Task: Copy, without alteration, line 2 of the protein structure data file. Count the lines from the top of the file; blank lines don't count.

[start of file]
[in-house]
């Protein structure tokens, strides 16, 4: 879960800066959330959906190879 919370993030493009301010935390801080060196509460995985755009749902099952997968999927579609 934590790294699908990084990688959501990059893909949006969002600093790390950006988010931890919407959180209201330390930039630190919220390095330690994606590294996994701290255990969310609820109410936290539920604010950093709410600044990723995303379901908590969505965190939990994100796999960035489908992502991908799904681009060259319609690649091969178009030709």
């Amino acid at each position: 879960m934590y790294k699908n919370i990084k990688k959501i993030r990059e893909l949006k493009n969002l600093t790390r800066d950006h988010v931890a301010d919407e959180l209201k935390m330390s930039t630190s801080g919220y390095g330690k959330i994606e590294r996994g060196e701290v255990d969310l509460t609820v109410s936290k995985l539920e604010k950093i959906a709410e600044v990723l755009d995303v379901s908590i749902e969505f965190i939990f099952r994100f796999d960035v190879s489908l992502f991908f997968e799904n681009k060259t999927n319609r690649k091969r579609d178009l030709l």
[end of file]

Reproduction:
């Protein structure tokens, strides 16, 4: 879960800066959330959906190879 919370993030493009301010935390801080060196509460995985755009749902099952997968999927579609 934590790294699908990084990688959501990059893909949006969002600093790390950006988010931890919407959180209201330390930039630190919220390095330690994606590294996994701290255990969310609820109410936290539920604010950093709410600044990723995303379901908590969505965190939990994100796999960035489908992502991908799904681009060259319609690649091969178009030709």